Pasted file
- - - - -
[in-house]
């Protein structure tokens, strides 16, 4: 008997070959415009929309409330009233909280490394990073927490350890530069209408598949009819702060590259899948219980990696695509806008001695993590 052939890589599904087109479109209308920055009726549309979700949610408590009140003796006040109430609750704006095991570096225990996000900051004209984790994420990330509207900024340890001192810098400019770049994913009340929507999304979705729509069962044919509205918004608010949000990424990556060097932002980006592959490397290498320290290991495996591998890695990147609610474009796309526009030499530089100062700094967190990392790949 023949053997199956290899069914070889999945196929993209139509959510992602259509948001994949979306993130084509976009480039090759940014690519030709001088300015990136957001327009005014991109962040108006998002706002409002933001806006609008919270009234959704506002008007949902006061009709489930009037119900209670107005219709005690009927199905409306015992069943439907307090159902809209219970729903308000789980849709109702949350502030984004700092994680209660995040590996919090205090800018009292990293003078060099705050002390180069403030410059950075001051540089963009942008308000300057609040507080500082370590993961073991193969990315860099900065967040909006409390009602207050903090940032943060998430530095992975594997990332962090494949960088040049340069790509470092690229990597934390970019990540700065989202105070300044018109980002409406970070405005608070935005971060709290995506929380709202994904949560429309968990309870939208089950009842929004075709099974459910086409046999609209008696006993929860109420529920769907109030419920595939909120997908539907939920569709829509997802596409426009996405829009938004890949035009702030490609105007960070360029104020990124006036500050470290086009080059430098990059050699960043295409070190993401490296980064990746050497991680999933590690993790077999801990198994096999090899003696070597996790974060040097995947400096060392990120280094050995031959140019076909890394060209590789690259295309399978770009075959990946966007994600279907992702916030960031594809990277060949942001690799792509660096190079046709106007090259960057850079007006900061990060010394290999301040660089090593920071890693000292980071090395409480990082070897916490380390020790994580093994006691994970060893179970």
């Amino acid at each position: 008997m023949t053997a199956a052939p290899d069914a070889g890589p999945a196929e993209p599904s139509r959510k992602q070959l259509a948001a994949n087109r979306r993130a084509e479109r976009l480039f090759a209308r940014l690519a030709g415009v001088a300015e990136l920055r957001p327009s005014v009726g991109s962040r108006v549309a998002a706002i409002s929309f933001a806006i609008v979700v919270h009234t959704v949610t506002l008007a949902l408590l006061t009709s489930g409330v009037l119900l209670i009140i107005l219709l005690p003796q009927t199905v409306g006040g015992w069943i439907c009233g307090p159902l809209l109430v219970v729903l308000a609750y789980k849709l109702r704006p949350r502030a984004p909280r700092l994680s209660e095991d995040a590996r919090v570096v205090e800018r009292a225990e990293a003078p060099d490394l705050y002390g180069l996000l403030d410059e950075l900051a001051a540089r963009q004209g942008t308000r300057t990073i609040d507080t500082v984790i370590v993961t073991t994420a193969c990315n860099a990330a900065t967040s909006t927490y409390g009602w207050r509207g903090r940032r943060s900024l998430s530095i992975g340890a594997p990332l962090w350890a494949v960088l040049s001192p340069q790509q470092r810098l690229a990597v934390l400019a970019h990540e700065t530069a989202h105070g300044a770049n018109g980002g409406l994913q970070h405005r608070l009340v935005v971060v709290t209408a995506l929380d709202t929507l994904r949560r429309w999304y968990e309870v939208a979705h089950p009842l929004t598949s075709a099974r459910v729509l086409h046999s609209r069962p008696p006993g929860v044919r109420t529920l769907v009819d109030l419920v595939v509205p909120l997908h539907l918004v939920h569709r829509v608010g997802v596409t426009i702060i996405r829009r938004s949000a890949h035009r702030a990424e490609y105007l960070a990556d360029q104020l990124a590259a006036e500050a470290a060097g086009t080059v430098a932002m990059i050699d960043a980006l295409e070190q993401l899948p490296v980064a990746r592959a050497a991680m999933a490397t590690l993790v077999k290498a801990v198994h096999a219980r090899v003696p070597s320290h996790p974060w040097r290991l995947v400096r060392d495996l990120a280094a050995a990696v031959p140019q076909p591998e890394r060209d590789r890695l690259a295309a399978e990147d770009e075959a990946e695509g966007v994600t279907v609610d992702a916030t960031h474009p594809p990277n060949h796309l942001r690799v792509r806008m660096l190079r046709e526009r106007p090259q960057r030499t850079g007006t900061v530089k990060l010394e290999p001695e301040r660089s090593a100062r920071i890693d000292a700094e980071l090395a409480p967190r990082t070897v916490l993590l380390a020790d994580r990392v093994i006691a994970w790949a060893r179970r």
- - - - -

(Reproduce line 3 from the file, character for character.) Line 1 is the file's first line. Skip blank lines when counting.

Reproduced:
């Amino acid at each position: 008997m023949t053997a199956a052939p290899d069914a070889g890589p999945a196929e993209p599904s139509r959510k992602q070959l259509a948001a994949n087109r979306r993130a084509e479109r976009l480039f090759a209308r940014l690519a030709g415009v001088a300015e990136l920055r957001p327009s005014v009726g991109s962040r108006v549309a998002a706002i409002s929309f933001a806006i609008v979700v919270h009234t959704v949610t506002l008007a949902l408590l006061t009709s489930g409330v009037l119900l209670i009140i107005l219709l005690p003796q009927t199905v409306g006040g015992w069943i439907c009233g307090p159902l809209l109430v219970v729903l308000a609750y789980k849709l109702r704006p949350r502030a984004p909280r700092l994680s209660e095991d995040a590996r919090v570096v205090e800018r009292a225990e990293a003078p060099d490394l705050y002390g180069l996000l403030d410059e950075l900051a001051a540089r963009q004209g942008t308000r300057t990073i609040d507080t500082v984790i370590v993961t073991t994420a193969c990315n860099a990330a900065t967040s909006t927490y409390g009602w207050r509207g903090r940032r943060s900024l998430s530095i992975g340890a594997p990332l962090w350890a494949v960088l040049s001192p340069q790509q470092r810098l690229a990597v934390l400019a970019h990540e700065t530069a989202h105070g300044a770049n018109g980002g409406l994913q970070h405005r608070l009340v935005v971060v709290t209408a995506l929380d709202t929507l994904r949560r429309w999304y968990e309870v939208a979705h089950p009842l929004t598949s075709a099974r459910v729509l086409h046999s609209r069962p008696p006993g929860v044919r109420t529920l769907v009819d109030l419920v595939v509205p909120l997908h539907l918004v939920h569709r829509v608010g997802v596409t426009i702060i996405r829009r938004s949000a890949h035009r702030a990424e490609y105007l960070a990556d360029q104020l990124a590259a006036e500050a470290a060097g086009t080059v430098a932002m990059i050699d960043a980006l295409e070190q993401l899948p490296v980064a990746r592959a050497a991680m999933a490397t590690l993790v077999k290498a801990v198994h096999a219980r090899v003696p070597s320290h996790p974060w040097r290991l995947v400096r060392d495996l990120a280094a050995a990696v031959p140019q076909p591998e890394r060209d590789r890695l690259a295309a399978e990147d770009e075959a990946e695509g966007v994600t279907v609610d992702a916030t960031h474009p594809p990277n060949h796309l942001r690799v792509r806008m660096l190079r046709e526009r106007p090259q960057r030499t850079g007006t900061v530089k990060l010394e290999p001695e301040r660089s090593a100062r920071i890693d000292a700094e980071l090395a409480p967190r990082t070897v916490l993590l380390a020790d994580r990392v093994i006691a994970w790949a060893r179970r």